I am too sick to work. Can I get EI?

1. Figure out if you can get sickness benefits

To get up to 15 weeks of sickness benefits, you need to show that:

  • your normal weekly earnings have been reduced by more than 40% because you are sick
  • you have enough hours of insurable work in your 
  • you would be able to work if you were not sick, injured, or in quarantine

Qualifying period

Your qualifying period is usually the last 52 weeks before the start of your claim. To figure out your qualifying period, start on the Sunday before your , and then count backwards 52 weeks from there.

Your qualifying period can sometimes be shorter than 52 weeks. For example, if you have been on EI in the past year, your qualifying period will only go back to the start of your last EI claim.

Your qualifying period can be longer than 52 weeks if there were times in the past year when you could not work because, for example, you were sick, injured, pregnant, or in jail and later found not guilty.

If you are self-employed, you can apply for these benefits if you have paid EI premiums for at least 52 weeks. To arrange to pay premiums as a self-employed worker, you can set up an online account at www.servicecanada.ca. Choosing to pay premiums as a self-employed worker is an important decision that usually cannot be changed. It is important to get legal advice about whether paying premiums is the right decision for you.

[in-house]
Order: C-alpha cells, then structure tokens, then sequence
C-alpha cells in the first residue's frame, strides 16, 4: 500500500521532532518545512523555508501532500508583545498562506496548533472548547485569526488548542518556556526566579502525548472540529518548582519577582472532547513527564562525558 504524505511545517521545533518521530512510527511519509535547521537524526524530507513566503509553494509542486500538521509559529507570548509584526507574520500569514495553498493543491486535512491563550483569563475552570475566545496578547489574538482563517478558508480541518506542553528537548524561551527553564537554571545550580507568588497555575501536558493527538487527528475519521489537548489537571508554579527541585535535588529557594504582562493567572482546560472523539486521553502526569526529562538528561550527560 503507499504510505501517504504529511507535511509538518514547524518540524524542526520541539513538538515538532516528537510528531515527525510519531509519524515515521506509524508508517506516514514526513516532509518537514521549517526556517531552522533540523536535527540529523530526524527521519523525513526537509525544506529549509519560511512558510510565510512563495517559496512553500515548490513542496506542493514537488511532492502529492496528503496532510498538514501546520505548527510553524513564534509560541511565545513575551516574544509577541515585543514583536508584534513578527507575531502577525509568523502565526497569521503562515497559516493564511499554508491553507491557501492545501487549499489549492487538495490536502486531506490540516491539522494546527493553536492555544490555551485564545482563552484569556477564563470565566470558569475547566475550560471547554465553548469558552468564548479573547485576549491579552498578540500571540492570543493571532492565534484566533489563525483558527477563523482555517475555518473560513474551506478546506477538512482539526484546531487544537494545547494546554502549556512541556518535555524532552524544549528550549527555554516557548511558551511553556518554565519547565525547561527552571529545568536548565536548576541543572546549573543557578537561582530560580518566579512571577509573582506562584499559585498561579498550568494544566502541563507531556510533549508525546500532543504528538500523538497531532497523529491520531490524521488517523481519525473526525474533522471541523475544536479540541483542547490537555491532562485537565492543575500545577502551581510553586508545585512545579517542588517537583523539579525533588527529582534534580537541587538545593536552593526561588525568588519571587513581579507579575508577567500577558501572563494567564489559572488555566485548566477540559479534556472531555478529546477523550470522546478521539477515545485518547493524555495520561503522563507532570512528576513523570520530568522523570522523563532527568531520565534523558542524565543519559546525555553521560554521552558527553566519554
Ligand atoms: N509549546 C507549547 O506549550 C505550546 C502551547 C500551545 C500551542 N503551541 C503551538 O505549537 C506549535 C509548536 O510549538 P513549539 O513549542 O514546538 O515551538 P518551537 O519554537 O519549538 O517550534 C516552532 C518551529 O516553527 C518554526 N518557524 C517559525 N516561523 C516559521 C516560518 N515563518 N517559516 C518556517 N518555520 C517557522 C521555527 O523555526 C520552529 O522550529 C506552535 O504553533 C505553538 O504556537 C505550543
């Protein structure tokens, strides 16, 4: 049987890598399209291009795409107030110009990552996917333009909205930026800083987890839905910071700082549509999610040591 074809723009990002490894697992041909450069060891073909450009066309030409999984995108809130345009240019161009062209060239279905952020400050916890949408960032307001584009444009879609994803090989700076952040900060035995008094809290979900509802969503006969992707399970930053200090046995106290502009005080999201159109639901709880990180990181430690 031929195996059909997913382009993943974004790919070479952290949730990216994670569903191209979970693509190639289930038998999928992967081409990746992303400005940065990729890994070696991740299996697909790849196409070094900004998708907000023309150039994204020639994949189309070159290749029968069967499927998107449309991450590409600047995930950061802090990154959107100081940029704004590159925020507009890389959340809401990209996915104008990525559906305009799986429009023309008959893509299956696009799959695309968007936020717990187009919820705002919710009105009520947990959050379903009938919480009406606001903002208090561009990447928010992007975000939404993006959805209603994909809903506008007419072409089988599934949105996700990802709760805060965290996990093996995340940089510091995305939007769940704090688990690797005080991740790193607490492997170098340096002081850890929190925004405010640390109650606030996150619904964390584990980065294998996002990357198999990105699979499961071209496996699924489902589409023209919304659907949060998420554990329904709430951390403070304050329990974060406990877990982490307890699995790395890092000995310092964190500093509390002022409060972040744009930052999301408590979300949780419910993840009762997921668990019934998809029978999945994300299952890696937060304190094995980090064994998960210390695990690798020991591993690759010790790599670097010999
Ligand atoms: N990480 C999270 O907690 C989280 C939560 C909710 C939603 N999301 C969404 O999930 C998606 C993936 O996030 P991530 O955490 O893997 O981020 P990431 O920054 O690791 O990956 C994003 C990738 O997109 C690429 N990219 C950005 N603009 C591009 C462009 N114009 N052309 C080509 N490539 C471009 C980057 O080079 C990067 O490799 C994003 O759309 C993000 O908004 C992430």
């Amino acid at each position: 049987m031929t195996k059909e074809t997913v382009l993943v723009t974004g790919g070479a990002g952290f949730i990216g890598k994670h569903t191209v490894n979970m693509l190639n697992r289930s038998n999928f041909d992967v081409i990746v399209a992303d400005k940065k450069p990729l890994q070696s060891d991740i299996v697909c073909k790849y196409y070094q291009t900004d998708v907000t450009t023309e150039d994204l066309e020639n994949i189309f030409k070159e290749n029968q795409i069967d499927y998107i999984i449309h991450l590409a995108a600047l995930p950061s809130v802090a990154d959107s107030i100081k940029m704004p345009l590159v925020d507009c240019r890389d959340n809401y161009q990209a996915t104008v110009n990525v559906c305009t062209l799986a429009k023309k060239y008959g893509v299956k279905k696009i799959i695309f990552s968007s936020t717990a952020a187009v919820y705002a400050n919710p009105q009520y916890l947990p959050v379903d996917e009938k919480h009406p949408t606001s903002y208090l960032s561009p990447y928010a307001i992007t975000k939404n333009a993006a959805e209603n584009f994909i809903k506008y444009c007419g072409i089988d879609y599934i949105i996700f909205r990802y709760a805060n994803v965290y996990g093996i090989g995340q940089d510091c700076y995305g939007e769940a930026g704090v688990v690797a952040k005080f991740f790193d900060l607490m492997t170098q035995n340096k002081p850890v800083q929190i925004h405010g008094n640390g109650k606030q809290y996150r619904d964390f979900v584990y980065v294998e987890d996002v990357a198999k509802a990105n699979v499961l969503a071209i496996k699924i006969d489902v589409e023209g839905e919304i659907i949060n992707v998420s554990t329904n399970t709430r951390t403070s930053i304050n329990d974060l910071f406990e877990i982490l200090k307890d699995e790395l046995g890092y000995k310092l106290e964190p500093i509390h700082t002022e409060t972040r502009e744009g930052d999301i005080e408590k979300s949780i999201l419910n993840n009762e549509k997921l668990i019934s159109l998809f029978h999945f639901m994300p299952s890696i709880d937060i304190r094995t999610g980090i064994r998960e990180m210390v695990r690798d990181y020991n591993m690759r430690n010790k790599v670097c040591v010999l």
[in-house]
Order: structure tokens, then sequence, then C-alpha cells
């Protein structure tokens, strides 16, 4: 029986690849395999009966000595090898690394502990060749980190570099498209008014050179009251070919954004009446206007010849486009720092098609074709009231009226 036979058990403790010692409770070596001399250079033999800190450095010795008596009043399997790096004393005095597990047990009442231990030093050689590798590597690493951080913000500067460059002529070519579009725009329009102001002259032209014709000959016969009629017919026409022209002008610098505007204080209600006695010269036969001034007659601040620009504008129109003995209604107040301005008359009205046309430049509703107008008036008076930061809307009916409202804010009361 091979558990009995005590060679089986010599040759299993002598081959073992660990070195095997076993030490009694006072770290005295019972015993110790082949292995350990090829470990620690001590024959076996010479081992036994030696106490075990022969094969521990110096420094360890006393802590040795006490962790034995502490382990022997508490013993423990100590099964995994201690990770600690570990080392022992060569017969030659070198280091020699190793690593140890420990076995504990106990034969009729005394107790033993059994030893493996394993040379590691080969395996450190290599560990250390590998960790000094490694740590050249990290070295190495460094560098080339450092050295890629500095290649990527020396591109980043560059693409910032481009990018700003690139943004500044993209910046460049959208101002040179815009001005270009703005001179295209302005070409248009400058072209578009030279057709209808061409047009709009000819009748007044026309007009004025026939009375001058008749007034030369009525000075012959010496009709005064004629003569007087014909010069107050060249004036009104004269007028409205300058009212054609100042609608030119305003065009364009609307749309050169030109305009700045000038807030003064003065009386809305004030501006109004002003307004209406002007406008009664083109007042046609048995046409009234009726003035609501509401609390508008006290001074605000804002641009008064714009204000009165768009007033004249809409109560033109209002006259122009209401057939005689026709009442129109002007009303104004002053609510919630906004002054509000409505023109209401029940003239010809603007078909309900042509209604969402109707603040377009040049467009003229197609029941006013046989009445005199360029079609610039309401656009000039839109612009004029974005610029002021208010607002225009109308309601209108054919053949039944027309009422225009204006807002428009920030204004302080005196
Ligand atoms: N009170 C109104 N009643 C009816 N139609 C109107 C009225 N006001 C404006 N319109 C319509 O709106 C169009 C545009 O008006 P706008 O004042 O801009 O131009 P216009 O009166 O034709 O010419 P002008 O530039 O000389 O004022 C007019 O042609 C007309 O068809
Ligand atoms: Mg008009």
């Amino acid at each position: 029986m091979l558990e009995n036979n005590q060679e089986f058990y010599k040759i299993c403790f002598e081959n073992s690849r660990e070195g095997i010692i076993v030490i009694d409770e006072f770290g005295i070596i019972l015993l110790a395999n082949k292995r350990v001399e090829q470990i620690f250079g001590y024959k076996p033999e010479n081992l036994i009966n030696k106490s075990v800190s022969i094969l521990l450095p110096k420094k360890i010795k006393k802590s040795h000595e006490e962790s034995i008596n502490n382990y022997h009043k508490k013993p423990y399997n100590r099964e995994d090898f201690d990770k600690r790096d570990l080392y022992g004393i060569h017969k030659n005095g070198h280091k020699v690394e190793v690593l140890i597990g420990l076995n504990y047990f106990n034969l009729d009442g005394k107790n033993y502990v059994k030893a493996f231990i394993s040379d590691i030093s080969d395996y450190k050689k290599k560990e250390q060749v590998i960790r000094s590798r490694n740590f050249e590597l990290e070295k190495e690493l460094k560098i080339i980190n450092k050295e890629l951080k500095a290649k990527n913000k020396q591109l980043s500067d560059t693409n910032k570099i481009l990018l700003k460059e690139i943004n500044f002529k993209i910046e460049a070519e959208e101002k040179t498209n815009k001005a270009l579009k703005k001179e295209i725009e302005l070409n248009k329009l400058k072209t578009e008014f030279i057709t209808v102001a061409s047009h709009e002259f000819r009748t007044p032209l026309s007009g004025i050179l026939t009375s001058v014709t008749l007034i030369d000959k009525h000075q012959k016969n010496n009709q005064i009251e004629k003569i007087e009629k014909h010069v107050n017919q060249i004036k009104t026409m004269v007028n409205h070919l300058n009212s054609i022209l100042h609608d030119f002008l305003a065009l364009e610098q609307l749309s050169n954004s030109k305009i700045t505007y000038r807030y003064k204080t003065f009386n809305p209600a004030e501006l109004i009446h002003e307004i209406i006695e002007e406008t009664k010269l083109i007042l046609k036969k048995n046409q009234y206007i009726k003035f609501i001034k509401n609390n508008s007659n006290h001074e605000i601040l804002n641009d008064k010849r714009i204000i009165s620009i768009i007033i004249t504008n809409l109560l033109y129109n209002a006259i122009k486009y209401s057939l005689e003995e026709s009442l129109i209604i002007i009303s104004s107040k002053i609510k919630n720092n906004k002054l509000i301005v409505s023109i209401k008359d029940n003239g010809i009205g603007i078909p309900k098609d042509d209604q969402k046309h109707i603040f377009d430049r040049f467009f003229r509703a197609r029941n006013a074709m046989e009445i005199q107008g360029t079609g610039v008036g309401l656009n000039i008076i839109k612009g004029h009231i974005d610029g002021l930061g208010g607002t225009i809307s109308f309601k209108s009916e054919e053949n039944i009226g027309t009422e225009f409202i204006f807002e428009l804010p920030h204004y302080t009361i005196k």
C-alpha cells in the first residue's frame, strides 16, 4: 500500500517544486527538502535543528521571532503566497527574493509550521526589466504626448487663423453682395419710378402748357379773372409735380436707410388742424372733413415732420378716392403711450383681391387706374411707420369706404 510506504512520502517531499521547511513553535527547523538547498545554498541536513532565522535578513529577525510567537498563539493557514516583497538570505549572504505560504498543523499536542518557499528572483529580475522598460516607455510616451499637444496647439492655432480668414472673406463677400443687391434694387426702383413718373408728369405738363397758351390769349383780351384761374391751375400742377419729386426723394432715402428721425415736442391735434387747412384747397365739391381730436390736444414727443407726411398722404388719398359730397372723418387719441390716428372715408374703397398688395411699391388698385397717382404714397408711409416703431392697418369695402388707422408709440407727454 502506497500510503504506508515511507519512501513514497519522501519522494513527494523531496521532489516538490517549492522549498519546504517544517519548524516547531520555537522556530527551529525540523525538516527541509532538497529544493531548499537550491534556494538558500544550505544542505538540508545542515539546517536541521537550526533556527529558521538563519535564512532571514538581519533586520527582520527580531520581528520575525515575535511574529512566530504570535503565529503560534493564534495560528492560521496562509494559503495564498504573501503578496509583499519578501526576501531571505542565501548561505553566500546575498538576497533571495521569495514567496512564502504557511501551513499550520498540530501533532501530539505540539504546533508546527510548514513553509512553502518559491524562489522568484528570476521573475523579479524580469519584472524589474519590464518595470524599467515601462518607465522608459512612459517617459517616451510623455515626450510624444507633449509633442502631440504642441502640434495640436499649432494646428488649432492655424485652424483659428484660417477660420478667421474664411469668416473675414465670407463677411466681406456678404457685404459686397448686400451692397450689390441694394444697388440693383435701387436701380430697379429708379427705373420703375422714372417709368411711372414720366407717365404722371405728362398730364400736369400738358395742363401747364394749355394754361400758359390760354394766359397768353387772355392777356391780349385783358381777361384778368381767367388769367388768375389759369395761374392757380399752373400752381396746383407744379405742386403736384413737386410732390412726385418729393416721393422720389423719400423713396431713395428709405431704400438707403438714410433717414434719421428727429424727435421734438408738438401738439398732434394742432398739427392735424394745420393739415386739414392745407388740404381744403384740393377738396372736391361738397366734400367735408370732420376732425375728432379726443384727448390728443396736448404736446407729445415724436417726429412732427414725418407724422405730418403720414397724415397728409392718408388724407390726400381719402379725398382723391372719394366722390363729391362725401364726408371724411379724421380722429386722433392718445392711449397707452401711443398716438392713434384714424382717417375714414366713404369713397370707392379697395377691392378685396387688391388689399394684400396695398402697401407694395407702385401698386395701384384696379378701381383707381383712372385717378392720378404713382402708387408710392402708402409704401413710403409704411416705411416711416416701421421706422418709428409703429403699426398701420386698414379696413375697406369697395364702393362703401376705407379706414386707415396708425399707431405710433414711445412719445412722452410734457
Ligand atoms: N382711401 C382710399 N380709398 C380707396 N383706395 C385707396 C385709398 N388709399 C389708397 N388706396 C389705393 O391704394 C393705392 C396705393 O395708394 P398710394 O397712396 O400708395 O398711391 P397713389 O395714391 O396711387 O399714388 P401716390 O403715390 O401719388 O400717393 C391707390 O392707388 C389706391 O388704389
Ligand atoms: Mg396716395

Insurable hours

The total number of hours you worked in your qualifying period is called your “insurable hours”.

To qualify for sickness benefits, you usually need 600 hours. You can qualify for EI sickness benefits with less than 600 hours if you stopped working for another reason and are already on regular EI benefits when you fall ill, or are injured or quarantined.

EI rules have changed because of COVID-19. As of September 26, 2021, the government has reduced the number of insurable hours for sickness benefits to 420 hours. This is expected to last until September 24, 2022.

If you have more than one job during your qualifying period, you can add up the hours from all of your jobs to figure out your insurable hours.

If you give information to Service Canada staff that you know is not true or not accurate, it is called a “violation”. If you have any violations in the last 5 years, you might need more insurable hours to qualify for EI.

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